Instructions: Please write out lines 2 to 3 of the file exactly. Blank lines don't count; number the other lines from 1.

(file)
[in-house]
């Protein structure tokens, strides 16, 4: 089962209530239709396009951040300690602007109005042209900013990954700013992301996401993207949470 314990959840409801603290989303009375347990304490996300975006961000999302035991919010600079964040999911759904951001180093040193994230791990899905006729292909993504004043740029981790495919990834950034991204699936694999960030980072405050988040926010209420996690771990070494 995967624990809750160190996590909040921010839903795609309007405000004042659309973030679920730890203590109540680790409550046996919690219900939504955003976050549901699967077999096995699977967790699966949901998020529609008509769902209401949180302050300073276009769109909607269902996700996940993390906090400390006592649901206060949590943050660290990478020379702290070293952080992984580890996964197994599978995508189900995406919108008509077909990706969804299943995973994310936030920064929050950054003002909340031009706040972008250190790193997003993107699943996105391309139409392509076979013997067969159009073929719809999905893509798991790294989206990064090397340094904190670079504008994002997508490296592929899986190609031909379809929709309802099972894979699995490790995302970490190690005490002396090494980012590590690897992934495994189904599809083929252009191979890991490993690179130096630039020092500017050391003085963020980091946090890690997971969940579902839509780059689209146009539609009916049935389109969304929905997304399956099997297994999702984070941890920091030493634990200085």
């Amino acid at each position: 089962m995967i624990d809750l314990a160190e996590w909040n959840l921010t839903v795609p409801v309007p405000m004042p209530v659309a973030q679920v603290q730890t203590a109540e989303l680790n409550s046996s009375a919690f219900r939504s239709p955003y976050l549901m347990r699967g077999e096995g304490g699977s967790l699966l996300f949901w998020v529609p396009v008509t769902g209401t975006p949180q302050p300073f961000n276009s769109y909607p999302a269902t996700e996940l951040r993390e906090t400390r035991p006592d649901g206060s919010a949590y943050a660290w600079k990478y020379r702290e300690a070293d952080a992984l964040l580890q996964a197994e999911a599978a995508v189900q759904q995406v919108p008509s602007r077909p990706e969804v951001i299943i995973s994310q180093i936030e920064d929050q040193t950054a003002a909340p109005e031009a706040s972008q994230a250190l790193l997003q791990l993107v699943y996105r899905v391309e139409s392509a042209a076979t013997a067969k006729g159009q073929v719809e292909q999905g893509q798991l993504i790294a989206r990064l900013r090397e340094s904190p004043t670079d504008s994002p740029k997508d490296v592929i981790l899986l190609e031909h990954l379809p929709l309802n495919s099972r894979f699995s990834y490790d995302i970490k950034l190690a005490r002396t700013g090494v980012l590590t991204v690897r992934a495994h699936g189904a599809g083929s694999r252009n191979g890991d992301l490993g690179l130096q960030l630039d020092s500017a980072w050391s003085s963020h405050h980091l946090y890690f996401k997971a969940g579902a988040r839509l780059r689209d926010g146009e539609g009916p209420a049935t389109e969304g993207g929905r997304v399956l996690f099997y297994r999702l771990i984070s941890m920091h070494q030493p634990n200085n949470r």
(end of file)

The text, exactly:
């Protein structure tokens, strides 16, 4: 089962209530239709396009951040300690602007109005042209900013990954700013992301996401993207949470 314990959840409801603290989303009375347990304490996300975006961000999302035991919010600079964040999911759904951001180093040193994230791990899905006729292909993504004043740029981790495919990834950034991204699936694999960030980072405050988040926010209420996690771990070494 995967624990809750160190996590909040921010839903795609309007405000004042659309973030679920730890203590109540680790409550046996919690219900939504955003976050549901699967077999096995699977967790699966949901998020529609008509769902209401949180302050300073276009769109909607269902996700996940993390906090400390006592649901206060949590943050660290990478020379702290070293952080992984580890996964197994599978995508189900995406919108008509077909990706969804299943995973994310936030920064929050950054003002909340031009706040972008250190790193997003993107699943996105391309139409392509076979013997067969159009073929719809999905893509798991790294989206990064090397340094904190670079504008994002997508490296592929899986190609031909379809929709309802099972894979699995490790995302970490190690005490002396090494980012590590690897992934495994189904599809083929252009191979890991490993690179130096630039020092500017050391003085963020980091946090890690997971969940579902839509780059689209146009539609009916049935389109969304929905997304399956099997297994999702984070941890920091030493634990200085």
């Amino acid at each position: 089962m995967i624990d809750l314990a160190e996590w909040n959840l921010t839903v795609p409801v309007p405000m004042p209530v659309a973030q679920v603290q730890t203590a109540e989303l680790n409550s046996s009375a919690f219900r939504s239709p955003y976050l549901m347990r699967g077999e096995g304490g699977s967790l699966l996300f949901w998020v529609p396009v008509t769902g209401t975006p949180q302050p300073f961000n276009s769109y909607p999302a269902t996700e996940l951040r993390e906090t400390r035991p006592d649901g206060s919010a949590y943050a660290w600079k990478y020379r702290e300690a070293d952080a992984l964040l580890q996964a197994e999911a599978a995508v189900q759904q995406v919108p008509s602007r077909p990706e969804v951001i299943i995973s994310q180093i936030e920064d929050q040193t950054a003002a909340p109005e031009a706040s972008q994230a250190l790193l997003q791990l993107v699943y996105r899905v391309e139409s392509a042209a076979t013997a067969k006729g159009q073929v719809e292909q999905g893509q798991l993504i790294a989206r990064l900013r090397e340094s904190p004043t670079d504008s994002p740029k997508d490296v592929i981790l899986l190609e031909h990954l379809p929709l309802n495919s099972r894979f699995s990834y490790d995302i970490k950034l190690a005490r002396t700013g090494v980012l590590t991204v690897r992934a495994h699936g189904a599809g083929s694999r252009n191979g890991d992301l490993g690179l130096q960030l630039d020092s500017a980072w050391s003085s963020h405050h980091l946090y890690f996401k997971a969940g579902a988040r839509l780059r689209d926010g146009e539609g009916p209420a049935t389109e969304g993207g929905r997304v399956l996690f099997y297994r999702l771990i984070s941890m920091h070494q030493p634990n200085n949470r």